Privacy Advisor

Stakeholders Aim To Craft Smart Grid Privacy Code of Conduct

February 27, 2013


By Angelique Carson, CIPP/US

The Federal Smart Grid Task Force, led by the U.S. Department of Energy, recently held its first stakeholder meeting on a voluntary code of conduct (VCC) for energy utilities and third parties. The voluntary code would indicate to consumers a company’s commitment to data protection and privacy when it comes to the smart grid. The stakeholder discussions come following widespread consumer and advocate concern on smart grid data use as smart meters are increasingly rolled out, energy data becomes digitized and third parties focus their eyes on using it for marketing and other purposes.

At the live-streamed and interactive February 26 meeting in Washington, DC, stakeholders outlined utilities’ current and future data protection and privacy concerns, such as the granularity of smart grid data; who has access to it and for what purposes, and how to be transparent with consumers.

Federal Trade Commission (FTC) Attorney Ruth Yodaiken of the Federal Smart Grid Task Force opened the event by stating that the FTC, which regulates utilities in cases of deceptive practices, will look favorably at companies engaged in a voluntary code when it must open an investigation into privacy violations, especially “strong codes…codes that are significant and say more than ‘We are gonna try to be good with our consumer data.’”

Paula Carmody of the Maryland Office of People’s Counsel said over the decades, utility customers have become accustomed to dealing with regulated utilities and have enjoyed a sense of security when it comes to data retention. The smart grid, however, has changed that. Energy data can now be used to glean keen insights into consumers’ household habits, and that data is valuable to third parties such as marketers, which makes some consumers and consumer advocates uncomfortable.

“People do have an interest in data security that probably wasn’t there 10 years ago,” Carmody said.

She cautioned that utilities may find themselves increasingly regulated not only by state utility commissions but also by state attorneys general (AG). She noted Maryland AG Doug Gansler’s commitment last year—as president of the National Association of Attorneys General—to “Privacy in the Digital Age” as the organization’s main initiative.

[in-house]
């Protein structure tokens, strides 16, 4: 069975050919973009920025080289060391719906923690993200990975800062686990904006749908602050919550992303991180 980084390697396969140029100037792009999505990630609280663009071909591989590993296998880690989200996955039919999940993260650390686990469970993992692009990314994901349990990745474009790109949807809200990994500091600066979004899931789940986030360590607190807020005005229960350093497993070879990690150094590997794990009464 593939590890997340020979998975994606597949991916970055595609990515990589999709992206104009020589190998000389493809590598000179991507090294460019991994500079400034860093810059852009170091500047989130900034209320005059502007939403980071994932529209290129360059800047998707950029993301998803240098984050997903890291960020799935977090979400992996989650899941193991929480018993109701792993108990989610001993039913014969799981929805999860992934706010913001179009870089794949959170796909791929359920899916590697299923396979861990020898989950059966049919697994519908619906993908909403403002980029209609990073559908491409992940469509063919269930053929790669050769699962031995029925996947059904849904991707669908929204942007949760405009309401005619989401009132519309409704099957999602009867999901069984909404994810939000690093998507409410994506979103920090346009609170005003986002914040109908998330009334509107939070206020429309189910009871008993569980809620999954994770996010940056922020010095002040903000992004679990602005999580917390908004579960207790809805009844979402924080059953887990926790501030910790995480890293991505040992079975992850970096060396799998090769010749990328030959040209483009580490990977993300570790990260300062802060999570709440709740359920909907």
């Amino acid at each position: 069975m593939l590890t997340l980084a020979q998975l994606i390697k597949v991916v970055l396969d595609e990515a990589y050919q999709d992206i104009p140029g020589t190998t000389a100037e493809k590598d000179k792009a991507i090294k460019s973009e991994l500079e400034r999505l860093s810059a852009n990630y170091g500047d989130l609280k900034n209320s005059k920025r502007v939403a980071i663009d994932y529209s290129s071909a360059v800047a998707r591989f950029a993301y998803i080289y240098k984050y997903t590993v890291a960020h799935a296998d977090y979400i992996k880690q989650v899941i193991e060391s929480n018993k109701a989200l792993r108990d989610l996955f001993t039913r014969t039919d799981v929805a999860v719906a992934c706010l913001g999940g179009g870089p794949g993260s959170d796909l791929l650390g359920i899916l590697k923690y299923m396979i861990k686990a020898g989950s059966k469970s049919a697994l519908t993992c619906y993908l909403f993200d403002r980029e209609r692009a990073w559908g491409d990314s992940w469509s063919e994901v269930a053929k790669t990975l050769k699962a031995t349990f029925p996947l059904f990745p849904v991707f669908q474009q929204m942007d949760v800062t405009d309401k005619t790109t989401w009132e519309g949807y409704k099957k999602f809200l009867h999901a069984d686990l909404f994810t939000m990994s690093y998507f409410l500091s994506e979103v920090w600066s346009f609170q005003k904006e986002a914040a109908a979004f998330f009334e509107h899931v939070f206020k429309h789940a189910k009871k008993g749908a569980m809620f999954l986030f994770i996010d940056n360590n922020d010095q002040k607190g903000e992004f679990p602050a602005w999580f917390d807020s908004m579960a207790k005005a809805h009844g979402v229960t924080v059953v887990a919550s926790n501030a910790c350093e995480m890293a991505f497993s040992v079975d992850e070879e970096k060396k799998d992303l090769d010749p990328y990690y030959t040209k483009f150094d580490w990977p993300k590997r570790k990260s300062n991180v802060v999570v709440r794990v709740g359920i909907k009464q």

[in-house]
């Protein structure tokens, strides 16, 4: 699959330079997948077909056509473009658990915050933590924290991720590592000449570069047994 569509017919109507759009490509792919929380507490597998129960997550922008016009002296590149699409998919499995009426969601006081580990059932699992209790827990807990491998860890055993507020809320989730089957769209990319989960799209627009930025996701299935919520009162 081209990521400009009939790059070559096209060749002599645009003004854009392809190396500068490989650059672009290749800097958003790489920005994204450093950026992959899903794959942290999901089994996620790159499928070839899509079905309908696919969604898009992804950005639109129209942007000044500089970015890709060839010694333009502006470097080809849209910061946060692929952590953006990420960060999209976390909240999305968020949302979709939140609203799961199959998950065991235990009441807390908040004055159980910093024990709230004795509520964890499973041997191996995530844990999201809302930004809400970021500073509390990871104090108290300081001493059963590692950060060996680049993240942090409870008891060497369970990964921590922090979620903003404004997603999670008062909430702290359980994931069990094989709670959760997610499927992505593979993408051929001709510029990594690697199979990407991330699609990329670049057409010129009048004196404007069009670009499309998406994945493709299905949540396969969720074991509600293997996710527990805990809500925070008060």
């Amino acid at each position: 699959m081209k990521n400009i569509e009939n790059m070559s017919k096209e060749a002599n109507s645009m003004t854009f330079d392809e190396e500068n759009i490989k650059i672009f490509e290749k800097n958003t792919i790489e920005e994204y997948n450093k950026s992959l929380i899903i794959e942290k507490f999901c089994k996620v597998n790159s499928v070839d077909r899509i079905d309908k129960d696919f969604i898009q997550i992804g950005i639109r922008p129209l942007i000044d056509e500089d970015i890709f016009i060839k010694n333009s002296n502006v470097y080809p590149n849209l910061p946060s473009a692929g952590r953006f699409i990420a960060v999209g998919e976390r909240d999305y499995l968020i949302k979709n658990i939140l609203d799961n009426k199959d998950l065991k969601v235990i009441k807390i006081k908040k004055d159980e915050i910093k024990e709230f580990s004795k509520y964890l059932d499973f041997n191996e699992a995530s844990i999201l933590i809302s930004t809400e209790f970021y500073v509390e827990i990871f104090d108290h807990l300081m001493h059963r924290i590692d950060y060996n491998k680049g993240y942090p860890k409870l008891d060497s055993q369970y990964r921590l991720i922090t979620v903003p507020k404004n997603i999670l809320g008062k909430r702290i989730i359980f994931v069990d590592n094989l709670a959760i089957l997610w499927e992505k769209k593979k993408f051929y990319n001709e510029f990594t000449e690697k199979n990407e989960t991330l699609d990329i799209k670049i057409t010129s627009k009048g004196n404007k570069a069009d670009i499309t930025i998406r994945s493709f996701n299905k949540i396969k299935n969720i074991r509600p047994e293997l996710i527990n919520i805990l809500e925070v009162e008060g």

Duke Energy’s Mark Hollis indicated support for a VCC but noted a widely adopted code may be difficult to establish given that utilities operate in various jurisdictions across the U.S. He wondered what a uniform code might look like as a result.

“Will it be one-size-fits-all? Will you have to adopt pieces of it? Can you adopt pieces of it? There are some questions still to be answered there.”

He added that the code, whatever form it may take, must not be lip service and must apply broadly.

“If it’s not adopted widely, and it’s not a strong code, we probably should just call it a day,” he said. “If it’s just another document that everyone will keep on their desks, we’ll bow out gracefully.”

Jules Polonetsky, CIPP/US, co-founder of the Future of Privacy Forum, which launched a smart grid privacy seal last year for companies that use consumer energy data, echoed Hollis’ sentiment that a VCC must not be a document that “sits in a drawer” but rather a code that is “accountable, adopted and therefore enforced.”

He added that times have changed when it comes to the digital information ecosystem.

“Once upon a time, websites had your data and they set the rules for what happened. Today, lots of third parties dictate to websites how data is elected and used, and often those first parties don’t even know or have any substantial say,” he said. “And in fact, those third parties will tell the first party how the data is used, and you’ve got to go along if you like analytics and advertising. That’s what the world looks like now on the Web, and I don’t think that’s what we want this world to look like.”

However, any VCC should have some flexibility, Polonetsky said. He suggested either the establishment of a trade group that would accept members pledging adherence to the code or the development of a process to discipline those who do not.

Xcel Energy’s Megan Hertzler, CIPP/US, said whether the code should apply to companies already regulated by some entity or those outside of that sphere should be confirmed. She added that no matter what code a utility may adhere to, it will be difficult to regulate how associated third parties treat that data once it leaves the utility.

Carmody later introduced a proposed set of elements to be included within a VCC with provisions on data management and accountability; notice and purpose, choice and consent, collection and scope; use and retention; individual access; disclosure and limiting use; security and safeguards; accuracy and quality; openness, monitoring and challenging compliance, and enforcement mechanisms.

Additional concerns voiced at the meeting centered around whether an attempt at establishing a VCC may be a duplication of efforts--given the groundwork already done by the National Institute of Science and Technology and the North American Energy Standards Board, whether a VCC may create a complicated matrix of rules for utilities to comply with­, which players will be charged with what obligations, how to treat aggregated data and creating a sound definition of “sufficiently anonymized data.”

Read more by Angelique Carson:
How To Prepare for, Respond to and Manage Breaches
Researchers Publish Study of Indian Privacy Perceptions
Data protection was not a game at London’s 2012 Olympics